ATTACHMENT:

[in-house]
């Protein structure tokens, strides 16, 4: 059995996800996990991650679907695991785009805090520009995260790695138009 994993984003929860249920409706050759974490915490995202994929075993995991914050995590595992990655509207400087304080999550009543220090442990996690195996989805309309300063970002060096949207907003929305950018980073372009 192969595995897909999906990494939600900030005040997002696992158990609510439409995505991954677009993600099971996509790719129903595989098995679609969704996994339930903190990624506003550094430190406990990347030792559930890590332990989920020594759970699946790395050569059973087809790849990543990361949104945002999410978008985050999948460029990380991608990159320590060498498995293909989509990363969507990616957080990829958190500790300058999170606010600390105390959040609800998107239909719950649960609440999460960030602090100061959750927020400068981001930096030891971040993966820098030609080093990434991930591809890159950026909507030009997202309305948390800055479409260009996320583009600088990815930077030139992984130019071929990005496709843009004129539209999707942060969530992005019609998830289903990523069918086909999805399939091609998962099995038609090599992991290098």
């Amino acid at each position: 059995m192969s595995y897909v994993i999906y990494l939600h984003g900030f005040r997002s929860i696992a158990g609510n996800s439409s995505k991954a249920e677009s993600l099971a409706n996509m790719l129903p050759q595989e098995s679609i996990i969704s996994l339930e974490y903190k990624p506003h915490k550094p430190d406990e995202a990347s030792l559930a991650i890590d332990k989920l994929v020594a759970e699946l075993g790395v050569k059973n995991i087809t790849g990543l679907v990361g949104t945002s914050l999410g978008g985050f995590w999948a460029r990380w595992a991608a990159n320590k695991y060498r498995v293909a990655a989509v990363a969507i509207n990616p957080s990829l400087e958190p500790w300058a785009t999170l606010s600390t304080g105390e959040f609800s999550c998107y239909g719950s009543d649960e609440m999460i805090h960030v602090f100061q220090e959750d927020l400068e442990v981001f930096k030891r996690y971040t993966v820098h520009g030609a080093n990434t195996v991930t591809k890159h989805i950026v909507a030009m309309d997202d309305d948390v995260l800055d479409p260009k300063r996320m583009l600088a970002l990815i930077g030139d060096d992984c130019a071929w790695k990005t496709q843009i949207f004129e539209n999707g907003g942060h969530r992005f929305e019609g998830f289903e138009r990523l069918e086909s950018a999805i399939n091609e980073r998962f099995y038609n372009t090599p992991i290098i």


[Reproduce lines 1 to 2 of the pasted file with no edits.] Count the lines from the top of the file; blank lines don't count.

[in-house]
């Protein structure tokens, strides 16, 4: 059995996800996990991650679907695991785009805090520009995260790695138009 994993984003929860249920409706050759974490915490995202994929075993995991914050995590595992990655509207400087304080999550009543220090442990996690195996989805309309300063970002060096949207907003929305950018980073372009 192969595995897909999906990494939600900030005040997002696992158990609510439409995505991954677009993600099971996509790719129903595989098995679609969704996994339930903190990624506003550094430190406990990347030792559930890590332990989920020594759970699946790395050569059973087809790849990543990361949104945002999410978008985050999948460029990380991608990159320590060498498995293909989509990363969507990616957080990829958190500790300058999170606010600390105390959040609800998107239909719950649960609440999460960030602090100061959750927020400068981001930096030891971040993966820098030609080093990434991930591809890159950026909507030009997202309305948390800055479409260009996320583009600088990815930077030139992984130019071929990005496709843009004129539209999707942060969530992005019609998830289903990523069918086909999805399939091609998962099995038609090599992991290098």